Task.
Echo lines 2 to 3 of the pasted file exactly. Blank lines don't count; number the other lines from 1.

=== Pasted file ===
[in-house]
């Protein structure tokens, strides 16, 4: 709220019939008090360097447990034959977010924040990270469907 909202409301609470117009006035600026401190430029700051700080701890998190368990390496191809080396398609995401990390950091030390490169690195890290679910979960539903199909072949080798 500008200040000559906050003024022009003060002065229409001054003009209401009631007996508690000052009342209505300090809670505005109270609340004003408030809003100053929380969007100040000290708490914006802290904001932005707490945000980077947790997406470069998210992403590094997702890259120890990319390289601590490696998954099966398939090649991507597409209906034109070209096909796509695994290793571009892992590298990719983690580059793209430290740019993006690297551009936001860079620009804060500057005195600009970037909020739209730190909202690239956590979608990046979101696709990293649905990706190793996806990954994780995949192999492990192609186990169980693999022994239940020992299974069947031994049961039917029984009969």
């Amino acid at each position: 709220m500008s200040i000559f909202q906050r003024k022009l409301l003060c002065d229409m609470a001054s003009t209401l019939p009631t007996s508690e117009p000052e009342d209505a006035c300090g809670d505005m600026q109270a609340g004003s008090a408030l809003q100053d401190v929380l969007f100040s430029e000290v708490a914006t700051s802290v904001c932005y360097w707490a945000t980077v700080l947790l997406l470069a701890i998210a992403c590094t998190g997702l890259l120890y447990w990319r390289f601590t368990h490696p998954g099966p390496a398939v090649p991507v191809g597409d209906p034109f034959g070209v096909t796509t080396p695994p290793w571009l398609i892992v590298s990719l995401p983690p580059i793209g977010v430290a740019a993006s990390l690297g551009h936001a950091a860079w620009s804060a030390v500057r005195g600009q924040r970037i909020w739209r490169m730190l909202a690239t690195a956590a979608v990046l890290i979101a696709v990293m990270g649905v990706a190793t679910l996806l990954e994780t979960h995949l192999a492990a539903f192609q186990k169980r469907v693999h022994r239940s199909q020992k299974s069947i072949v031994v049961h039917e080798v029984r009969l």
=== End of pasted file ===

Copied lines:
């Protein structure tokens, strides 16, 4: 709220019939008090360097447990034959977010924040990270469907 909202409301609470117009006035600026401190430029700051700080701890998190368990390496191809080396398609995401990390950091030390490169690195890290679910979960539903199909072949080798 500008200040000559906050003024022009003060002065229409001054003009209401009631007996508690000052009342209505300090809670505005109270609340004003408030809003100053929380969007100040000290708490914006802290904001932005707490945000980077947790997406470069998210992403590094997702890259120890990319390289601590490696998954099966398939090649991507597409209906034109070209096909796509695994290793571009892992590298990719983690580059793209430290740019993006690297551009936001860079620009804060500057005195600009970037909020739209730190909202690239956590979608990046979101696709990293649905990706190793996806990954994780995949192999492990192609186990169980693999022994239940020992299974069947031994049961039917029984009969």
């Amino acid at each position: 709220m500008s200040i000559f909202q906050r003024k022009l409301l003060c002065d229409m609470a001054s003009t209401l019939p009631t007996s508690e117009p000052e009342d209505a006035c300090g809670d505005m600026q109270a609340g004003s008090a408030l809003q100053d401190v929380l969007f100040s430029e000290v708490a914006t700051s802290v904001c932005y360097w707490a945000t980077v700080l947790l997406l470069a701890i998210a992403c590094t998190g997702l890259l120890y447990w990319r390289f601590t368990h490696p998954g099966p390496a398939v090649p991507v191809g597409d209906p034109f034959g070209v096909t796509t080396p695994p290793w571009l398609i892992v590298s990719l995401p983690p580059i793209g977010v430290a740019a993006s990390l690297g551009h936001a950091a860079w620009s804060a030390v500057r005195g600009q924040r970037i909020w739209r490169m730190l909202a690239t690195a956590a979608v990046l890290i979101a696709v990293m990270g649905v990706a190793t679910l996806l990954e994780t979960h995949l192999a492990a539903f192609q186990k169980r469907v693999h022994r239940s199909q020992k299974s069947i072949v031994v049961h039917e080798v029984r009969l």